Without such military and economic behaviour from the world’s most powerful people, developing nations could flourish.

Of course, aid can help within the present context. But some Africans remain opposed. As pan-African Marxist Thomas Sankara once said:

He who feeds you, controls you.

From 1983, Sankara was President of Burkina Faso. The Guardian‘s David Smithwrote:

During his four-year rule, school attendance leaped from 6% to 22%, some 2.5 million children were vaccinated and thousands of health centres opened. Housing, road and railway building projects got under way and 10 million trees were planted.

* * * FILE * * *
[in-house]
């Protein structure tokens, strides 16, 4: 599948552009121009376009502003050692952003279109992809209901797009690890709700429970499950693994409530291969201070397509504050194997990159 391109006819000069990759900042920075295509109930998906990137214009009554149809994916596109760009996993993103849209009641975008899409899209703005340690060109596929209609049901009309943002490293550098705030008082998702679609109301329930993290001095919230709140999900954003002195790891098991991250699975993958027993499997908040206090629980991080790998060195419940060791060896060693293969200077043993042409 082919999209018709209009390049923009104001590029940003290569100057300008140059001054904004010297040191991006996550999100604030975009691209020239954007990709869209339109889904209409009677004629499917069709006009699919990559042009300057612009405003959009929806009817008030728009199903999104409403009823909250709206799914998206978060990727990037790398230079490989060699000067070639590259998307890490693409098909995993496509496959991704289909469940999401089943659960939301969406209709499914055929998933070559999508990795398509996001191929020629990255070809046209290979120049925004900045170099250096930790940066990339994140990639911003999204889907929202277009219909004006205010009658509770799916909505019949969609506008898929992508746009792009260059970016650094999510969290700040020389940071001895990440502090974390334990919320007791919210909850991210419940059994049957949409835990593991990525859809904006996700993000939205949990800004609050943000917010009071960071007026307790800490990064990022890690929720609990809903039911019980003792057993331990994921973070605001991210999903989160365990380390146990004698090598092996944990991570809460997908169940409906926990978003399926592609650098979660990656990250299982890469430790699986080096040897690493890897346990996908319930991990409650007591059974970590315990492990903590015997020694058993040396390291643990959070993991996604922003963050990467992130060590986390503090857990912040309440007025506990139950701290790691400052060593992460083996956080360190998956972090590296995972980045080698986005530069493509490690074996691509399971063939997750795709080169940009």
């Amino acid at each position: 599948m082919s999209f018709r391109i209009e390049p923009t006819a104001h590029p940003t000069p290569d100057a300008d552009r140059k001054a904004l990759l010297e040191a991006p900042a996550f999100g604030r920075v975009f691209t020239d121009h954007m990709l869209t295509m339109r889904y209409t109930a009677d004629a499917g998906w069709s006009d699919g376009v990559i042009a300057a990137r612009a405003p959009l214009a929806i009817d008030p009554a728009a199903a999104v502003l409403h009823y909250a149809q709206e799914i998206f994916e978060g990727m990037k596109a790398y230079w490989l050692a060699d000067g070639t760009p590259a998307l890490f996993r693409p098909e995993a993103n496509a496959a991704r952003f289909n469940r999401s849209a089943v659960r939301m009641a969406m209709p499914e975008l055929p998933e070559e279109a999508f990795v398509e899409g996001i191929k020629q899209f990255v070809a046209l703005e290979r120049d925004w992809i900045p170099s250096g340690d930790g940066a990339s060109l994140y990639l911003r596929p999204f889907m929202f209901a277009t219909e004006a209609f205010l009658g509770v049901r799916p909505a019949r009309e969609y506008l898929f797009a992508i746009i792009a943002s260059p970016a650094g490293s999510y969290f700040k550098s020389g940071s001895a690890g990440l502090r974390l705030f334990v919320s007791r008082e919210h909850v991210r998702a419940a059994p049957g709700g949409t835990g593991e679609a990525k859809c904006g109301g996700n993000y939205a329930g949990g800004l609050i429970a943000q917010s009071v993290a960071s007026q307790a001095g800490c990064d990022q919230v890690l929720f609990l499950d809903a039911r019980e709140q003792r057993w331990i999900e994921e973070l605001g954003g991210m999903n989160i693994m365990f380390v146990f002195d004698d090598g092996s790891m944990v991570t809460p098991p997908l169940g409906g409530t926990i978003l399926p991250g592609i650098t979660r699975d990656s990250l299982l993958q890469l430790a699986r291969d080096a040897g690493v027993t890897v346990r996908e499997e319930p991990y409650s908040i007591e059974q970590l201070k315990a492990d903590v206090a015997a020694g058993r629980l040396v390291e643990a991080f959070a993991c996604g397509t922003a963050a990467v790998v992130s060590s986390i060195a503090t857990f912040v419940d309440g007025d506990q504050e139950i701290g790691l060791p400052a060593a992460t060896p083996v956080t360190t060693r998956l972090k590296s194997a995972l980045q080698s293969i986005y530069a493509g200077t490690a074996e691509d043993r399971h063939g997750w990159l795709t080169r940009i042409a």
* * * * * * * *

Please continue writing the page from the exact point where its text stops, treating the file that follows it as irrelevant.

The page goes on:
Sankara opposed foreign aid, along with the financial assistance of the International Monetary Fund (IMF) and the World Bank. And by the end of his four-year premiership, Burkina Faso was “practically self-sufficient in its demand for basic foodstuffs”, wrote Peter Dorrie for Think Africa Press. Sankara was assassinated on 15 October, 1987.

If Western corporations stopped administering predatory loans to developing countries, privatising their infrastructure, and avoiding tax in the process, they wouldn’t need our aid. At present, corporations are impoverishing developing nations for profit. Then, the corporations issue a portion back as ‘charity’. The procedure obscures any talk of institutional inequality with an atmosphere of gratitude. Charity helps to frame society so that developing countries are indebted and the rich aren’t, even though the latter actually depend on working people for their privilege.